Monday, November 30, 2015


Between the summer of 1959 and the late spring of 1961 my family lived in the USA.  About a year and a half of this time period was spent in Lantana, Florida.  I was ten years old and I was not happy.  I had been uprooted. All my friends were left behind.  I was learning a new language.  I did not know the ways of the foreign country.  My parents had not been as helpful as I would have liked for they were themselves trying to adjust to a new life. My brother was only three years old and he was too young to share my feelings.

                                                                                     Red hibiscus and fern

Lantana, where I saw hibiscus for the first time is supposed to be a marvelous place with an agreeable climate and an easy going life style. I did not think so. This is why hibiscus is not a happy flower for me. Each time I see a hibiscus shrub I remember my early sadness.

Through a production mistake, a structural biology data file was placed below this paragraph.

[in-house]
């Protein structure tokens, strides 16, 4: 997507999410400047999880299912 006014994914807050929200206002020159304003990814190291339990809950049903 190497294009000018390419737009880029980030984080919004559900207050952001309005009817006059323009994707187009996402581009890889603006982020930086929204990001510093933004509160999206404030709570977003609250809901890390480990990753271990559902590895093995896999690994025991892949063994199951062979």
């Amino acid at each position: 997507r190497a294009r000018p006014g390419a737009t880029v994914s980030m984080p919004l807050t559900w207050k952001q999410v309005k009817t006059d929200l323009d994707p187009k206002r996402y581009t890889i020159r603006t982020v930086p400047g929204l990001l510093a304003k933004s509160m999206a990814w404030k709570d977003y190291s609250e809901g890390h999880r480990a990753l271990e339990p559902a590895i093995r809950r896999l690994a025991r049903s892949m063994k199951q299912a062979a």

Hibiscus is a genus of flowering plants in the mallow family Malvaceae. Several hundred species of the genus are native to temperate, subtropical and tropical regions throughout the world. It is probably the most popular and widely planted shrub of the tropics.

Hibiscus rosa-sinensis, known colloquially as Chinese hibiscus, China rose, Hawaiian hibiscus is a species native to East Asia.

Hibiscus flowers are large, from 4-18 cm broad, trumpet- shaped, with five or more petals. Their color ranges from white to pink, red, orange, purple and yellow. The fruit is a dry five-lobed capsule, containing several seeds in each lobe, which are released when the capsule dehisces (splits open) at maturity.